2.3 The Eastern European Seat
Originally both Bosnia and Herzegovina and Poland were candidates for the Eastern European seat. Poland dropped out in early 2008, paving the way for a clean slate election for this seat. Bosnia and Herzegovina was endorsed by the Eastern European Group on 28 January 2009. The OIC supported Bosnia and Herzegovina’s candidacy in May 2009 at its foreign ministers meeting in Damascus.

Bosnia and Herzegovina has never served on the Council, although the former Yugoslavia, which it was part of, was on the Council from 1950-51, 1956 (split term with the Philippines), 1972-1973 and 1988-1989. Bosnia and Herzegovina, which became a UN member state in 1992, will succeed Croatia as the Eastern European member on the Council. Slovenia was the first former Yugoslavian country to successfully run for a non-permanent seat in 1997, just five years after joining the UN.

During its time on the Council Bosnia and Herzegovina hopes that its experience in post-conflict stability building, as well as building state institutions and capacity, will be of collective benefit.

As of April this year Bosnia and Herzegovina was involved in four UN peacekeeping missions (UNMIL, UNMIS, MONUC and UNFICYP), supplying about 26 personnel altogether. It is also involved in Afghanistan as part of the EU Force (EUFOR) mission.

2.4 The GRULAC Seat
Brazil was endorsed on 2 November 2007 by the Community of Portuguese Language Countries and by GRULAC on 27 February 2009.

This is the tenth time Brazil is running for election, giving it 18 years of experience on the Council. (The only other elected member state which has had more years on the Council than Brazil is Japan, which counting 2009, has accumulated 19 years of experience.) Brazil has never been opposed in a Council election. It was a regular presence on the Council in the first forty years of the Council’s existence, running five times between 1945 and 1966. Then there was a twenty year gap, when Brazil was under military dictatorship, before it came on the Council again. Since 1988 it has been an elected member four times, most recently for the 2004-2005 term. It appears to have a policy of running about every four to six years.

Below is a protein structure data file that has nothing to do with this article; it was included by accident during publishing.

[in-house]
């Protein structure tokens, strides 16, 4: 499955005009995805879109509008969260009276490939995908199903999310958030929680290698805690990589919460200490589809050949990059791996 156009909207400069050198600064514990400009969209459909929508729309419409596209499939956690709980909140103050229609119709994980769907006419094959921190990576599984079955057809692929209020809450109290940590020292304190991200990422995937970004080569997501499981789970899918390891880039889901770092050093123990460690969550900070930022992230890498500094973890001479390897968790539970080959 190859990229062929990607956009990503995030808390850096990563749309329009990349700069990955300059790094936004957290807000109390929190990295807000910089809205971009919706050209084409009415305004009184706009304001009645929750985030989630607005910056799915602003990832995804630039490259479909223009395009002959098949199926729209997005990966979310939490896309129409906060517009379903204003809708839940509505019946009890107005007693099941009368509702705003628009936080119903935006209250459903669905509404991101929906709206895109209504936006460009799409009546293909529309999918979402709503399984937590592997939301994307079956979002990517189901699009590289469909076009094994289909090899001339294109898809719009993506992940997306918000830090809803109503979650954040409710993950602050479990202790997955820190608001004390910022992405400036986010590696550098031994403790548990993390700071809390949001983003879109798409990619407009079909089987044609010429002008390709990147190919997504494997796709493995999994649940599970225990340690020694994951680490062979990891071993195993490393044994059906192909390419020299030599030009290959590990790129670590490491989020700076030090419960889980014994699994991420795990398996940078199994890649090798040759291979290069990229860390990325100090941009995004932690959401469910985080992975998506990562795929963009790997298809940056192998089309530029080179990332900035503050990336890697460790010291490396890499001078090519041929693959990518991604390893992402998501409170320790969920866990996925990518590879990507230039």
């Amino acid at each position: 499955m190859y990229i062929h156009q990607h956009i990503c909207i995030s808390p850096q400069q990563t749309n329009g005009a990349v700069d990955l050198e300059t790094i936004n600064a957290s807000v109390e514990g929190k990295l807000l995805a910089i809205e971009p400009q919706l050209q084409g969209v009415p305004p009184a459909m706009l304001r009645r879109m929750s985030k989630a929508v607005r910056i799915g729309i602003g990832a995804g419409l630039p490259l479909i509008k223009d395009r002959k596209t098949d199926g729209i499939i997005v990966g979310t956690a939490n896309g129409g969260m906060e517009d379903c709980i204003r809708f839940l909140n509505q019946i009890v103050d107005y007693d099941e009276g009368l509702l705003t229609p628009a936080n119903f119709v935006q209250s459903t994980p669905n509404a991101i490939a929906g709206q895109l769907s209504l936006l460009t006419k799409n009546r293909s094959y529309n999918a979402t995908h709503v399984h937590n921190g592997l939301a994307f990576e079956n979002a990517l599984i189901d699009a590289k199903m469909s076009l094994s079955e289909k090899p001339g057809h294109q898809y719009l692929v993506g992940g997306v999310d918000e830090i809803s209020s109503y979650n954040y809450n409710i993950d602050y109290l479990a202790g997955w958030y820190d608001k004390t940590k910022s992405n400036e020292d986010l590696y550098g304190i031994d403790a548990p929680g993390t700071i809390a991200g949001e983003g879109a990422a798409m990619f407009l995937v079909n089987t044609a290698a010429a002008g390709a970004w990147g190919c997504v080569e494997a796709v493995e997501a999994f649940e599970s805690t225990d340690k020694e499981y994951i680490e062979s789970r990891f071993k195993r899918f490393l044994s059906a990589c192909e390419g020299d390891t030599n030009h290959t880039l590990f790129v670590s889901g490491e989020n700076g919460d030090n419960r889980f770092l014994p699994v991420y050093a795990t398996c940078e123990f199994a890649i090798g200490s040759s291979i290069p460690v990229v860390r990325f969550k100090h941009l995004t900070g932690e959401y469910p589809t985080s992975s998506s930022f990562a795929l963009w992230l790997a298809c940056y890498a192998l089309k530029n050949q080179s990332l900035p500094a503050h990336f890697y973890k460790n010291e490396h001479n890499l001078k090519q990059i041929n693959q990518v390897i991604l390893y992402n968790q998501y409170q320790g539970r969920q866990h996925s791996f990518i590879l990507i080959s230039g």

Brazil has had a long history in UN peacekeeping operations. It was part of the peacekeeping force that was dispatched in 1956 to the Suez Canal. In 1994 Brazil was part of the observer force that guaranteed the October 1994 elections in Mozambique, and in 1995 it joined the UN force in Bosnia. More recently it has played a key role in the UN Stabilization Mission in Haiti (MINUSTAH) where it currently leads the military component. Overall, Brazil is presently involved in eight UN peacekeeping missions and is ranked 20th among UN troop contributors supplying 1,342 personnel.

Brazil is expected to focus on a number of country specific situations including Guinea-Bissau, a country for which it now chairs the Peacebuilding Commission’s country-specific configuration; Haiti where it has the most forces in MINUSTAH and is involved in the Group of Friends of Haiti; and Timor-Leste where it has strong bilateral and language ties. It has also indicated interest in issues related to the Middle East particularly Israel-Palestine relations, and Africa. Among the thematic issues that may be a focus are peace and security and post-conflict issues.
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3. Possible Issues Involving New Members during 2010-2011
The election of some of the group of new members of the Council may give rise to some interesting and complex issues in the coming two years.

3.1 Elected Members on the Council’s Agenda